With respect to confidentiality, what is confidentiality is determined by you, when I came to this country, I spoke to Dr. Fahnbulleh and the president, if you want something to be confidential, then you must go the legislature and have a classification system, classified and Declassified system, but even the police don’t even have it, and the auditing standards says in the absence of a law prohibiting the disclosure or timely disclosure of public information the Auditor General should look at the greater public interest and that is in the INTOSAI standard and I can’t compromise the public’s rights to know,” the country’s tough talking Auditor General told the committee.
Separate Political appointees from Civil Servants
Also following persistent request from the senators for the Auditor General to provide some remedy to the current system breakdown in the country, AG Morlu told the body, the first step in helping to curb the system failure in the country was for political appointees to remove themselves from the simple work of the common civil servant.
Morlu warned that the government will not go anywhere, unless government ministers stop signing cheques and processing vouchers and also distributing gas coupons among lower level employees.
“The first thing is that you protect the integrity of the Minister’s office first, that is the best way the institution can be managed effectively, then you have a good internal audit system, there must also be payroll reconciliation with various government institutions, meaning the government employees must also be given employment letters because in some government areas, employees don’t really have letters of employment. But if I am a minister signing cheques, during procurements and also distributing gas slips among employees of the ministry, anybody can attack me because sometimes I forget what I have done.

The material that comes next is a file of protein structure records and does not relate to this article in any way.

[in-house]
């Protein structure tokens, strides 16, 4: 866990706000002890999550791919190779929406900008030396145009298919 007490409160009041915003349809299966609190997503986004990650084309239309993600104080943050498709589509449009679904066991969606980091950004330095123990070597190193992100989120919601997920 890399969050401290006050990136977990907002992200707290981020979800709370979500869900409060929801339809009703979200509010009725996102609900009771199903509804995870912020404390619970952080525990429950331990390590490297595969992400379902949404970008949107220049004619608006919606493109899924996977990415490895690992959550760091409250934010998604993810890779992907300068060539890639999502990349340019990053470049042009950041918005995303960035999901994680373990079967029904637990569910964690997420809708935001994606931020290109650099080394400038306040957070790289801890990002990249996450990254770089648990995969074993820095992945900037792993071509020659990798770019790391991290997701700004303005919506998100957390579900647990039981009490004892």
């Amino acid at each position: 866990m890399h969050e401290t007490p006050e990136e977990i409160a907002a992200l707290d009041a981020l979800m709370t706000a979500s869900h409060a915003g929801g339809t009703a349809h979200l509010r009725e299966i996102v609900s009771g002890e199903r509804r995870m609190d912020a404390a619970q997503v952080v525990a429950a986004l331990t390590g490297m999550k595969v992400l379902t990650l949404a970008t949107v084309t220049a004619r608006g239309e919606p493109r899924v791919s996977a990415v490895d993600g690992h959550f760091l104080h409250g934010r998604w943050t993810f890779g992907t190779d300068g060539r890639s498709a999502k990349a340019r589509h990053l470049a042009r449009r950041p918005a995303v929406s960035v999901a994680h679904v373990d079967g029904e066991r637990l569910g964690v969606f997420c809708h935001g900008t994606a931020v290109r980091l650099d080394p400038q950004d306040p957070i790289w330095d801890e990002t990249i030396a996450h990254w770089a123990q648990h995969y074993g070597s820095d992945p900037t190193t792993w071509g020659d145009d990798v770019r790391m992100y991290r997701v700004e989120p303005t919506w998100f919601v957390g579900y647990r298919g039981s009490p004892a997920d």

Senator Nyenabo? You think anybody can ever come to audit me and say anything, I will fight you, because how can’t I be sure that I have not done something wrong, so automatically I am afraid as a minister,”Morlu continued his two hour long presentation before the Committee on Public Accounts of the Senate.
There are multiple audit reports, that point to the fact that senior level political appointees usurping the functions of the civil servants by engaging in the purchase of something as low as stationery.
The Auditor General according to reports was invited to speak to the work of the General Auditing Commission and the HIPC audits conducted recently, but lawmakers failed to ask specific questions on the HIPC audit, but instead characterized the entire discussion with political issues.
Some audit reports specifically those on the National Social Security and Welfare Corporation, indicted the Senior Senator of Grand Bassa County Gbehzohngar Findley of crediting huge sums of money from the corporation and failing to pay.